Thursday, November 17, 2011

Educational Seminar on Snow Mold Offered to Idaho Wheat Growers

Snow mold diseases of wheat are some of the most dramatic and devastating diseases of plants. In the Pacific Northwest, the snow molds are important in areas where snow falls on unfrozen or lightly frozen soil and persists for 100 days or more.

Snow mold diseases destroy the leaves and crowns of host grasses under snow. Following snowmelt, the leaves of plants with speckled snow mold are matted to the soils, and covered with a whitish gray fungal growth. Growing resistant varieties is the most effective and affordable control measure for snow mold.

The Idaho Wheat Commission will be presenting a web-based grower education seminar (webinar) to help educate Idaho wheat growers about Snow Mold diseases. The webinar will be approximately one hour. Participation is simple and free! Log onto the website at (requires Adobe Flash Player which is installed on most computers) and enter your name as a participant.

Tuesday, November 22, 9:00 a.m. MST – Guest Presenter Tim Murray, Professor Dept. of Plant Pathology, Washington State University will discuss the disease development of snow mold, symptoms of the disease and the best methods to control the disease. Dr. Murray will also answer questions during the webinar and provide information on disease resistant varieties.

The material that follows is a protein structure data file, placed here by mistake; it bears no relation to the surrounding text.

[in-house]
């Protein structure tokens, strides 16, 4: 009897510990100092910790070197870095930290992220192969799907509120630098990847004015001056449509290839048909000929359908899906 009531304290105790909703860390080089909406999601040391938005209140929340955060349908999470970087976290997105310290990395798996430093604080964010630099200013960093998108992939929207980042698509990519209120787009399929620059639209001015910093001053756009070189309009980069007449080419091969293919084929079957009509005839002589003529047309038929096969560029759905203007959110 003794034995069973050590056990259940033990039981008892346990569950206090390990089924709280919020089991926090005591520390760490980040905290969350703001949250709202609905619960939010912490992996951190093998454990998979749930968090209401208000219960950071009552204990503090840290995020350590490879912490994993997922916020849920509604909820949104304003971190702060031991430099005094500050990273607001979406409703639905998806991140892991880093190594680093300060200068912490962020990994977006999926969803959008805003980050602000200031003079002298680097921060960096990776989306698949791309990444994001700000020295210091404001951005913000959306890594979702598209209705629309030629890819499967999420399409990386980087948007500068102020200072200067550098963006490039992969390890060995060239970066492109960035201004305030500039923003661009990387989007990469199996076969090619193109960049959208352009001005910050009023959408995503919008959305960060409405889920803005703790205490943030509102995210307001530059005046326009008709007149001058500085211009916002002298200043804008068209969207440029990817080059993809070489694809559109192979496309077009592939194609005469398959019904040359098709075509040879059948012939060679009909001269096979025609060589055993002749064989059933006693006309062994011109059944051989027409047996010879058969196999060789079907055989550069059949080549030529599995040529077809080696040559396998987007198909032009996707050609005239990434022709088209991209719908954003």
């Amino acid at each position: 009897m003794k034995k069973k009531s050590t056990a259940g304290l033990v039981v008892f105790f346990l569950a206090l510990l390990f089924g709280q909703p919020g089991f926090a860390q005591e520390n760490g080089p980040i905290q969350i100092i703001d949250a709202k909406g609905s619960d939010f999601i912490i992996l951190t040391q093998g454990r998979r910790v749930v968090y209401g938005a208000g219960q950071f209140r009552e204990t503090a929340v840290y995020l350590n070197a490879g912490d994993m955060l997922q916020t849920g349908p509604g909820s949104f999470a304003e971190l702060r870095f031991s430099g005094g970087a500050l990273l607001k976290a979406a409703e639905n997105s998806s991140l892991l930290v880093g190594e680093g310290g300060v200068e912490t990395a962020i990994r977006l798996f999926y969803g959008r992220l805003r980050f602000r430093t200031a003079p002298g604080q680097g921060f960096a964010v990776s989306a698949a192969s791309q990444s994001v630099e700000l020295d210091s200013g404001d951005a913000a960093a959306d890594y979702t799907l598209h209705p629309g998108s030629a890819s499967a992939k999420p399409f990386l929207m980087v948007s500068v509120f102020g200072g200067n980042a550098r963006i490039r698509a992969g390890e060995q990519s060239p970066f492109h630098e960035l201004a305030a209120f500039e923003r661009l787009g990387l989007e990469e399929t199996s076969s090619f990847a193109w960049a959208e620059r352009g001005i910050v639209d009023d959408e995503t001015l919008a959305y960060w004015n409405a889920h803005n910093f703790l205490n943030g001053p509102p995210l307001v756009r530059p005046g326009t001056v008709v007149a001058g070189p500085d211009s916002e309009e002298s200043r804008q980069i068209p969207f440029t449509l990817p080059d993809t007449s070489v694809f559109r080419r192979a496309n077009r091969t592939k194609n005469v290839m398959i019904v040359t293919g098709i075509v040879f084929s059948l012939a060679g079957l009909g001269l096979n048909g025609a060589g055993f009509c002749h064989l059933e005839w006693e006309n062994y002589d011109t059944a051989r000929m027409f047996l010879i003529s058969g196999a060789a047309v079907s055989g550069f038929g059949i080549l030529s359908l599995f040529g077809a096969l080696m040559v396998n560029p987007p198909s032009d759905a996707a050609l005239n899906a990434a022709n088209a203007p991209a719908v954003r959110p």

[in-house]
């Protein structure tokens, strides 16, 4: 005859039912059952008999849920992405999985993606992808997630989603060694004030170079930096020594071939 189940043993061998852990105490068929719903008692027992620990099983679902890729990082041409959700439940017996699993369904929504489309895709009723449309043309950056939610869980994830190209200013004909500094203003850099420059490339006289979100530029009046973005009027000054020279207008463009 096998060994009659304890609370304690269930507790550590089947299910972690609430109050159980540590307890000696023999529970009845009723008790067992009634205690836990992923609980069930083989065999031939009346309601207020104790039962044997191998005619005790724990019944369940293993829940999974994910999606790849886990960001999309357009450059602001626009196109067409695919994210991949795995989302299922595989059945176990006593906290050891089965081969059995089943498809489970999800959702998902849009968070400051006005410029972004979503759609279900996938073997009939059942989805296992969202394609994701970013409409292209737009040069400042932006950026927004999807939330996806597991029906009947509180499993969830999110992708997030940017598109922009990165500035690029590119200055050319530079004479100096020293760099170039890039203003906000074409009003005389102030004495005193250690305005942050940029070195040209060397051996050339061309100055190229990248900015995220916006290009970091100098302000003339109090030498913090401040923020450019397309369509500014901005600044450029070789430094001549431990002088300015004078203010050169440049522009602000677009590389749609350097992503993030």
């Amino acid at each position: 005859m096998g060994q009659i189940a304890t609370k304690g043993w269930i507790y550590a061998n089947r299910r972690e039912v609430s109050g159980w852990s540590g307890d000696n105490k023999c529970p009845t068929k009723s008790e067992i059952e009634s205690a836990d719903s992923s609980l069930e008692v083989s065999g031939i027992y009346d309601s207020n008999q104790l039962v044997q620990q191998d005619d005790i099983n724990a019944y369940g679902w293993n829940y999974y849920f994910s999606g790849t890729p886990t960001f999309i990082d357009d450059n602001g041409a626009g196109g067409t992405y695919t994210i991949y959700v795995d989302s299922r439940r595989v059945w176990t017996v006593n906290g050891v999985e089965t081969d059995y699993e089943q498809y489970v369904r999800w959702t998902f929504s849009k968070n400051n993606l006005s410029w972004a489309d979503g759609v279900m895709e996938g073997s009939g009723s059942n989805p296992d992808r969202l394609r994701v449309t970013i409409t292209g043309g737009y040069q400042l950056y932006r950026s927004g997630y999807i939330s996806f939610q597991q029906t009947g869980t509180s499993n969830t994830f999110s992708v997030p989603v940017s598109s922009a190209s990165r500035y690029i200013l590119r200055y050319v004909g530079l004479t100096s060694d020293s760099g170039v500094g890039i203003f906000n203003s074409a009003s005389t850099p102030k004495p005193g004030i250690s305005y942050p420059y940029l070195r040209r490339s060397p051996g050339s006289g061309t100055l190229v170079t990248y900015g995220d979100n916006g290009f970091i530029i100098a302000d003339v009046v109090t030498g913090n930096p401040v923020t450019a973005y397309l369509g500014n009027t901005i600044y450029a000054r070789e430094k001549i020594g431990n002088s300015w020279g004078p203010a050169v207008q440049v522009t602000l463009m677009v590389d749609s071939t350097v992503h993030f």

The webinar will be recorded and made available at

Monday, November 14, 2011

USDA Identifies Step Rust Resistant Wheat Varieties

The Agricultural Research Service (ARS) of the U.S. Department of Agriculture said it has identified a number of stem rust-resistant wheat varieties and was retesting them to verify their resistance.

USDA scientists at the ARS Small Grains Research Unit in Aberdeen, Idaho screened more than 3,000 wheat landraces from the National Small Grains Collection against new races of the stem rust pathogen found in Kenyan wheat fields. Landraces with confirmed resistance were crossed with susceptible wheat to determine the genetic basis of the resistance.
The researchers’ goal was to find new genes for resistance to UG99, a rust strain that has the capacity to overcome many of the resistant genes used in the past 50 years. The work will help African growers now and will help suppress disease and reduce damage in developing countries, as well as prepare for the potential arrival of Ug99 in the United States.